The Jewish paper, Foward, has an obit which touches me personally, since it turns out that Papert knew and learnjed much from my own mentor, Trevor Huddleston. Key graphs from the obit:

    Another activity that became more than a pastime was improving life conditions for his black neighbors in South Africa. Daniel Crevier’s “A. I.,” a history of machine intelligence, notes that Papert grew up in an otherwise all-black area. Papert acquired further insight and sensitivity into the issue of racism from lengthy discussions with Father Trevor Huddleston, an anti-apartheid Anglican clergyman who often collaborated with Jewish activists sharing his views, notably the artist Hyman Segal of Russian Jewish origin, who illustrated Huddleston’s 1956 anti-apartheid study, “Naught For Your Comfort.”

    As Desmond Tutu told an interviewer last year, Huddleston visited him regularly “when I nearly succumbed to tuberculosis. He taught me invaluable lessons about the human family; that it doesn’t matter how we look or where we come from, we are made for each other, for compassion, for support and for love.” This interfaith belief impressed young Papert as well, who like other South Africans of his generation was stunned when Huddleston did simple things like politely greeting black people in the street, acknowledging them as fellow human beings; one such recipient of unexpected civility was Desmond Tutu’s mother. In high school, Papert tried to arrange evening classes for illiterate black domestic servants, an activity strictly forbidden by the apartheid government.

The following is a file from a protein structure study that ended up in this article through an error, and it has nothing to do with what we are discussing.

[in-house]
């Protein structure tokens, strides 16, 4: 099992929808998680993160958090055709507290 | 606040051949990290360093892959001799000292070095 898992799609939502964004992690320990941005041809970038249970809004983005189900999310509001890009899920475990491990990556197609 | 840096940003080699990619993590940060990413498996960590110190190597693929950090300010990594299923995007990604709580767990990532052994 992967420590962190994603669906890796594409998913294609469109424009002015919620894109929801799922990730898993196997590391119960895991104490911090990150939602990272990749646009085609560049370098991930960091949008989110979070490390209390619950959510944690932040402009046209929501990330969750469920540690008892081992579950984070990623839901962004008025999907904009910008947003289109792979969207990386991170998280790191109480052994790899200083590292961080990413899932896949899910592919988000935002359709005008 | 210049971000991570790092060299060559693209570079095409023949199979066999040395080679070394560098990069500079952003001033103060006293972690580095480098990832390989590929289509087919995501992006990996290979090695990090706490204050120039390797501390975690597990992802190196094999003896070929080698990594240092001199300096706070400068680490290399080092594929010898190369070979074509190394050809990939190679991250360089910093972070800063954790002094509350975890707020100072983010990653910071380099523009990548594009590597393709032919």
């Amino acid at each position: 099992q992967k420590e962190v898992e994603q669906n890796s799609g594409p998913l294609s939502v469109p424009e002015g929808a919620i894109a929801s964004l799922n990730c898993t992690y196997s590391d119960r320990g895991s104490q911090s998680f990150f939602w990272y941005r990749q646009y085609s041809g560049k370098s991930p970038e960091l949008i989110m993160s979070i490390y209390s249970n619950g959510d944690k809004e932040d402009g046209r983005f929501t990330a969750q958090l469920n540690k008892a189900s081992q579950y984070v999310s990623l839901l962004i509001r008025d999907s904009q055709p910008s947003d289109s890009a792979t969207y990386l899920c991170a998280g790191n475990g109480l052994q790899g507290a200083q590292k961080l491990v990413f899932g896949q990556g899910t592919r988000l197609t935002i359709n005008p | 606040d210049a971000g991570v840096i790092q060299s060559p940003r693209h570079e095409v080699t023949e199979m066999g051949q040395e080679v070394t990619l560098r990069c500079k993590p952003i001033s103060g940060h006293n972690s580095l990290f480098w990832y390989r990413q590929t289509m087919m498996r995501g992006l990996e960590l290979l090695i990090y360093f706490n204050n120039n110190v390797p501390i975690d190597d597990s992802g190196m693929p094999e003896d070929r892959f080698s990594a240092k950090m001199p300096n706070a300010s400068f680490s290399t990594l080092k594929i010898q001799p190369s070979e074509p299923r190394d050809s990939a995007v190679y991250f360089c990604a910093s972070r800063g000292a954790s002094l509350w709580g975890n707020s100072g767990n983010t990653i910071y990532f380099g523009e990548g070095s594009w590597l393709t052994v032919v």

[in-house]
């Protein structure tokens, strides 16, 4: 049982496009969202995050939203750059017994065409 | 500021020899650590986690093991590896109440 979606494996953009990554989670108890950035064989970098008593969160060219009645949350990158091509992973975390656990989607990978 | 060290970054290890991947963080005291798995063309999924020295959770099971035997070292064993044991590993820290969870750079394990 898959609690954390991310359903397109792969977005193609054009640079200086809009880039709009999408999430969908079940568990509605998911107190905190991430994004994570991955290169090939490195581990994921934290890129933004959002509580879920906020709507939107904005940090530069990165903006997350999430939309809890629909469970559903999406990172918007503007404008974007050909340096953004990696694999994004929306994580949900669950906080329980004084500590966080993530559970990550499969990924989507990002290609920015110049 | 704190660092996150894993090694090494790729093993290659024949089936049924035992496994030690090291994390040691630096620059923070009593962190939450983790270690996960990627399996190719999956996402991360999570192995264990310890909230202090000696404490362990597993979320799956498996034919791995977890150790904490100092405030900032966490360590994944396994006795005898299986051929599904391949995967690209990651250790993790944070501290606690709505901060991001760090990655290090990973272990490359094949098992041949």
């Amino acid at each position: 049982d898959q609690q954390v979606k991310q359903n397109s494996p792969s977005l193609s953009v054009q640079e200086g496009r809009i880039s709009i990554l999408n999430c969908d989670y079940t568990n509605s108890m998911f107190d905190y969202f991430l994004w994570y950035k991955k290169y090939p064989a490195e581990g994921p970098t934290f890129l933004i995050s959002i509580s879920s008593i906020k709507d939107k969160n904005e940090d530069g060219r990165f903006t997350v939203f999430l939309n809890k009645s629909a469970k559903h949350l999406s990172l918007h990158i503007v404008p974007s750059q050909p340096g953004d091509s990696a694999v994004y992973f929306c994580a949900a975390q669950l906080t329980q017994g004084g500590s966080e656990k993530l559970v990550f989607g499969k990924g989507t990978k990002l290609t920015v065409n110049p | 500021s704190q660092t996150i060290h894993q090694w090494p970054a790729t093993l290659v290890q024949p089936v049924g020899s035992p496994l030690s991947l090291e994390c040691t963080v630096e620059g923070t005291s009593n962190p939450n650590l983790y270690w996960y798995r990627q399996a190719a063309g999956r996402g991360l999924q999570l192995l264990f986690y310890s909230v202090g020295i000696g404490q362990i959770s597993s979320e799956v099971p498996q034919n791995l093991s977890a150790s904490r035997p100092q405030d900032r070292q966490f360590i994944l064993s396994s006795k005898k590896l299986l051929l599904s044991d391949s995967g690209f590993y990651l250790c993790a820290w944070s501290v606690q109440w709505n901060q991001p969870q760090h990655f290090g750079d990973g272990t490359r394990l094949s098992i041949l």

Ever a logical thinker, Papert asked why black Africans were not permitted to attend white schools. The response was because of the threat of infectious disease, to which Papert replied that black servants prepared food and cared for children of the same white families, so the thought process at the basis of apartheid was clearly illogical.

    For my own recollections of Fr Trevor, see:

  • Between the warrior and the monk (ii): Fr Trevor Huddleston
  • Between the warrior and the monk (iii): poetry and sacrament
  • h/t Derek Robinson

    Trend-watching humor

    Saturday, June 25th, 2016

    [ by Charles Cameron — the Brits, Google & Brexit, plus some arcane religious info for netizens ]
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    A Brit response to Brexit results: Google!!

    No, really!

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    And while we’re at it — you’ve probably seen this before —

    Wondering which religion to choose? Google!!

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    Somewhere, a couple of machine learning algorithms are laughing at us.